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For all of the perceived parity that exists in March Madness, the actual list of recent champions is short. Only 12 schools have won the NCAA Tournament over the last 22 years, and last season's champ (Virginia) had been a top seed in four of the previous six years.
This season, many of the usual suspects are out of the picture. Does that leave the door open for a surprise winner? Not exactly. If we examine the metrics of every champion from the KenPom era (since 2002), we can eliminate teams that would be in - quite literally - unprecedented territory if they win it all this year.
Here are the title odds at theScore Bet for every team at 50-1 or shorter, with a breakdown of how this year's field compares to title winners since '02:
|San Diego State||+1800|
Let's start with a stat that narrows the field down quite a bit: adjusted efficiency margin, which is essentially scoring margin adjusted for opponent.
Since 2002, every champion has entered the tournament ranked among the top 25 in that metric. Apologies to Kentucky (+1200), Auburn (+2000), Penn State (+2500), Illinois (+4000), Florida (+7500), and Virginia (+7500), but you simply aren't good enough this year.
Here's a stat you're likely more familiar with - wins and losses. Since Kansas claimed the 1988 title with 11 losses, no team has won with as many stains on its resume. There's likely a reason for that: All but one winner since '88 has been a No. 4 seed or better, and 21 of those 31 winners were No. 1 seeds.
What about strength of schedule? None of the last 18 champions had a strength of schedule easier than 33rd in the country. If you haven't faced adversity in the regular season, you're unlikely to survive it for six straight tournament games.
Like it or not, that's a death knell for mid-majors Gonzaga (+600), Dayton (+1200), San Diego State (+1800), Houston (+4500), and BYU (+5000). It's also a bad sign for teams from weak conferences this season, including Duke (+1000), Louisville (+1200), Oregon (+1200), and Florida State (+2000).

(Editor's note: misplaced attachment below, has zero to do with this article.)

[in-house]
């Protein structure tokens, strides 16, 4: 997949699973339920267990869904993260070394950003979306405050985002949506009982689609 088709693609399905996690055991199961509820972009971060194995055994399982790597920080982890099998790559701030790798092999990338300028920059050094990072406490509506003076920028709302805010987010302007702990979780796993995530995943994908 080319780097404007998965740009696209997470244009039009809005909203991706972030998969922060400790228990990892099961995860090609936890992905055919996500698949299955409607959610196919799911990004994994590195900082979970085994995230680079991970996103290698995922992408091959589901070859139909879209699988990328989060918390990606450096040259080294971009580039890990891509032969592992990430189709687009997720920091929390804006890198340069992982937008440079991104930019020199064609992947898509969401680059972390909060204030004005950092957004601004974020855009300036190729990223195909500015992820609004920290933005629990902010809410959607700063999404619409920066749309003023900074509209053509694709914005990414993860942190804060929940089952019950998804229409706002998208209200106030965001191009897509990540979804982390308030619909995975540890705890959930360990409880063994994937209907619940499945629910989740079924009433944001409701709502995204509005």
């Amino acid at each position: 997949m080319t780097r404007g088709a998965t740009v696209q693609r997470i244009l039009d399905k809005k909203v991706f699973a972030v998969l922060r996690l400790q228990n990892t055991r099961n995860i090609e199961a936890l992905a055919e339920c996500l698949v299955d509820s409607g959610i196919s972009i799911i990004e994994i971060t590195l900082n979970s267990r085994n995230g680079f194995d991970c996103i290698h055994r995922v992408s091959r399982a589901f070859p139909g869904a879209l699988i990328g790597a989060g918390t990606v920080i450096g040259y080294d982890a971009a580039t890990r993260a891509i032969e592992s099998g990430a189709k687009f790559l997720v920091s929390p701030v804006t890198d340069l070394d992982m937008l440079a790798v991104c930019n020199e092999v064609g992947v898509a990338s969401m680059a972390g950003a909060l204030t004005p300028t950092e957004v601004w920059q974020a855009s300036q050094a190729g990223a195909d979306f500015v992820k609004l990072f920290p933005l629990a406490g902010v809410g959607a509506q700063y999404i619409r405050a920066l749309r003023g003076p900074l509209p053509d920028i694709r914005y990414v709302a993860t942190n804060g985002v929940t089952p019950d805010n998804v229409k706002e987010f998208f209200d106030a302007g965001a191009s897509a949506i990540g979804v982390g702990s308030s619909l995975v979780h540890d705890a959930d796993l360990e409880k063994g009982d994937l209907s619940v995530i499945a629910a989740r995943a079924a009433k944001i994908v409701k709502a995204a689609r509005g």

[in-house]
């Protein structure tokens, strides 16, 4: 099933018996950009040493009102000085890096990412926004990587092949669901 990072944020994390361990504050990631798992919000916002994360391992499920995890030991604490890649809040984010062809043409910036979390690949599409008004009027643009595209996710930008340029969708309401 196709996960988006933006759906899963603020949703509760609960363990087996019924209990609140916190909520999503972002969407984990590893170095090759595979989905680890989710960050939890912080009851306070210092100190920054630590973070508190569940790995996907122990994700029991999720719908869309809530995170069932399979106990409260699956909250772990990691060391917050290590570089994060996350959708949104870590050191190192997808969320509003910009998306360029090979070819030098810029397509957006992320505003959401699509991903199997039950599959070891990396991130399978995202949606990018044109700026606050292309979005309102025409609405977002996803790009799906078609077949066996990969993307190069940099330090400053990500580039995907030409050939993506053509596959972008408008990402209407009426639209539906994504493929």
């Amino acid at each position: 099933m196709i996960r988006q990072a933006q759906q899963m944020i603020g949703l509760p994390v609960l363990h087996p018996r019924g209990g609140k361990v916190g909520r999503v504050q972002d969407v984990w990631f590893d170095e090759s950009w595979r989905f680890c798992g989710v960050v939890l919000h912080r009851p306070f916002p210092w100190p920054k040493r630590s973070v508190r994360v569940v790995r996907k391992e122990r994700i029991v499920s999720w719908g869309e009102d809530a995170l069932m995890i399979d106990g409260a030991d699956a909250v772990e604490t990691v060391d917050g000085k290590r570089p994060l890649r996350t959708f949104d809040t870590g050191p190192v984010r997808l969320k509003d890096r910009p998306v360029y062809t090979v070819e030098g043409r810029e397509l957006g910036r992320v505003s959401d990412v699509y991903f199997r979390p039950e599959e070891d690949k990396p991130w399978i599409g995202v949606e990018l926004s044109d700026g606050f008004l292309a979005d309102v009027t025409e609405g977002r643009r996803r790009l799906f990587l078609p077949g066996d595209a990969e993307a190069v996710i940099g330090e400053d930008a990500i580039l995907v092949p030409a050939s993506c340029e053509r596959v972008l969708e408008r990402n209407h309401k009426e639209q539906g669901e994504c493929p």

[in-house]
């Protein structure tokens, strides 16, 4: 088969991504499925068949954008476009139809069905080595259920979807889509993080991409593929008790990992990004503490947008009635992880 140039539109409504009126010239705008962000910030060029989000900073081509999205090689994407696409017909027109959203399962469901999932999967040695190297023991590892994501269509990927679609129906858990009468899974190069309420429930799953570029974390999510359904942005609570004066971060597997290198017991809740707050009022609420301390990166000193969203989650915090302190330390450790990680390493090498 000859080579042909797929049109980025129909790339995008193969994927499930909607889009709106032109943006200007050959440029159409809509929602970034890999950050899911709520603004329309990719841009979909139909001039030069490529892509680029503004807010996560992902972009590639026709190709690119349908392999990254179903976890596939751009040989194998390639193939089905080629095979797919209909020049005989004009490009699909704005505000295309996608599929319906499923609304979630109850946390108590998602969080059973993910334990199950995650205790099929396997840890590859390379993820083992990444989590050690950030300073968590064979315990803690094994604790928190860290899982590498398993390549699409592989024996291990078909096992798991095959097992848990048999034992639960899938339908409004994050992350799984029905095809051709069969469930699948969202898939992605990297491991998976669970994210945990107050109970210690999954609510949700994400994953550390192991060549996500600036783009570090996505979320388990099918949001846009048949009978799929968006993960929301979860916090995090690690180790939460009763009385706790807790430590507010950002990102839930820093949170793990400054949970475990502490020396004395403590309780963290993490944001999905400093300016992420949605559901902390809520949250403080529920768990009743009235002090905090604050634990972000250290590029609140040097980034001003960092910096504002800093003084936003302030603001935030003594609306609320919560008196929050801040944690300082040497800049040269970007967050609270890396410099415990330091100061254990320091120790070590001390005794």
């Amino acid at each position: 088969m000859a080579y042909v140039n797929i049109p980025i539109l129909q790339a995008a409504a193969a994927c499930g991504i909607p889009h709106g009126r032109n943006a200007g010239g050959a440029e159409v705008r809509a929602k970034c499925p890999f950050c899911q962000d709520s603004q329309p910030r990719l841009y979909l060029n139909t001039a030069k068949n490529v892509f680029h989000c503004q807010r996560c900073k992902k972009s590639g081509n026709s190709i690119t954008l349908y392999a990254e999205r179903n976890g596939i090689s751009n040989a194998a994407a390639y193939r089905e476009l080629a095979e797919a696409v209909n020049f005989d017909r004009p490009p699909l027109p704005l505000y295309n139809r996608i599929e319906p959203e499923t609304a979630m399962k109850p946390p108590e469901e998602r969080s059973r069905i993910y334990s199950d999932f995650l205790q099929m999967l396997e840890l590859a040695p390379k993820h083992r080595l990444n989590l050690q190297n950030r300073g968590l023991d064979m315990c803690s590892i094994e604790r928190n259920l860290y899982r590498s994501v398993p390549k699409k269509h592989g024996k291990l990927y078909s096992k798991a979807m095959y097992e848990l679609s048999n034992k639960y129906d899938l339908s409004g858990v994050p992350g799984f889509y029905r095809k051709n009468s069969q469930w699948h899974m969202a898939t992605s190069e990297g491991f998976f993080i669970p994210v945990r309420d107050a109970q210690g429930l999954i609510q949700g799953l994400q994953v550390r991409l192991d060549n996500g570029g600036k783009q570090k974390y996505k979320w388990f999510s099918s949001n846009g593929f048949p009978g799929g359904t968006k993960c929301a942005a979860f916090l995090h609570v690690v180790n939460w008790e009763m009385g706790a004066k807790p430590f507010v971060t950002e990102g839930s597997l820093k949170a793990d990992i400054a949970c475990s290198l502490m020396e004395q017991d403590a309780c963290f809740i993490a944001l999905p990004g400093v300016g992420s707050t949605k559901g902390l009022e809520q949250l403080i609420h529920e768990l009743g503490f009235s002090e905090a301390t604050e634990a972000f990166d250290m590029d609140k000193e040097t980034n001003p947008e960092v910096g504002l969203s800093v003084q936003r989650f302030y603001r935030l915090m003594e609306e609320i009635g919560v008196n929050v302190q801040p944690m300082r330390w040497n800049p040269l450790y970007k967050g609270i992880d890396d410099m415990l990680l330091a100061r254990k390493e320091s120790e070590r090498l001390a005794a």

And what about offense? All but one of the last 18 winners entered the tournament with a top-25 offense by adjusted efficiency, and the worst unit ranked 57th. Even that's too high of a bar for West Virginia, which is carrying the torch for the field (+1200) at theScore Bet.
So, who's left? After getting rid of the pretenders, we're left with eight teams that have realistic shots to win it all:
A few losses late in the year shouldn't shake your confidence in Baylor, which Kansas coach Bill Self called the best Big 12 team he's faced during his 17 years in the conference. Size could pose an issue for the Bears, but their elite defense can carry them to the title.
You already know Kansas can win it all. The No. 1 team in the country is the only one that fits the metrics of a typical champion: a top-10 offense, a top-10 defense, a brutal schedule, and a whole lotta talent.
A late run has Tom Izzo's group surging into March, as Michigan State is closing in on another top-four seed. Elite ball movement and disciplined defense certainly don't hurt.
Maryland could be vulnerable if it falls behind early; the offense is inconsistent from deep and the defense doesn't force enough turnovers to create extra chances. But if the game is being played on the Terps' schedule, watch out.
We've never seen an up-tempo team win with an offense this inefficient, but Seton Hall controls the perimeter on both sides of the ball like few teams can. With length inside, too, there are plenty of ingredients for a deep run.
Villanova's defense is the worst of this bunch, but we've seen two teams in the last decade win with worse defensive marks. The Wildcats' sweet shooting and ball control are a formidable combo, much like they were in 2016 and 2018.
It's fair to be skeptical after a midseason swoon, but Ohio State has been tested this year and still boasts top-20 marks with enough star power to make a run. Seeding could be an issue, though.
Wisconsin is the clear long shot in this group, but we're still getting 100-1 odds on a team that (loosely) fits the title profile? Sign me up. The Badgers have shades of that '14 Connecticut team that won by slowing down the pace while trusting its defense and outside shooting.
C Jackson Cowart is a betting writer for theScore. He's an award-winning journalist with stops at The Charlotte Observer, The San Diego Union-Tribune, The Times Herald-Record, and BetChicago. He's also a proud graduate of UNC-Chapel Hill, and his love of sweet tea is rivaled only by that of a juicy prop bet. Find him on Twitter @CJacksonCowart.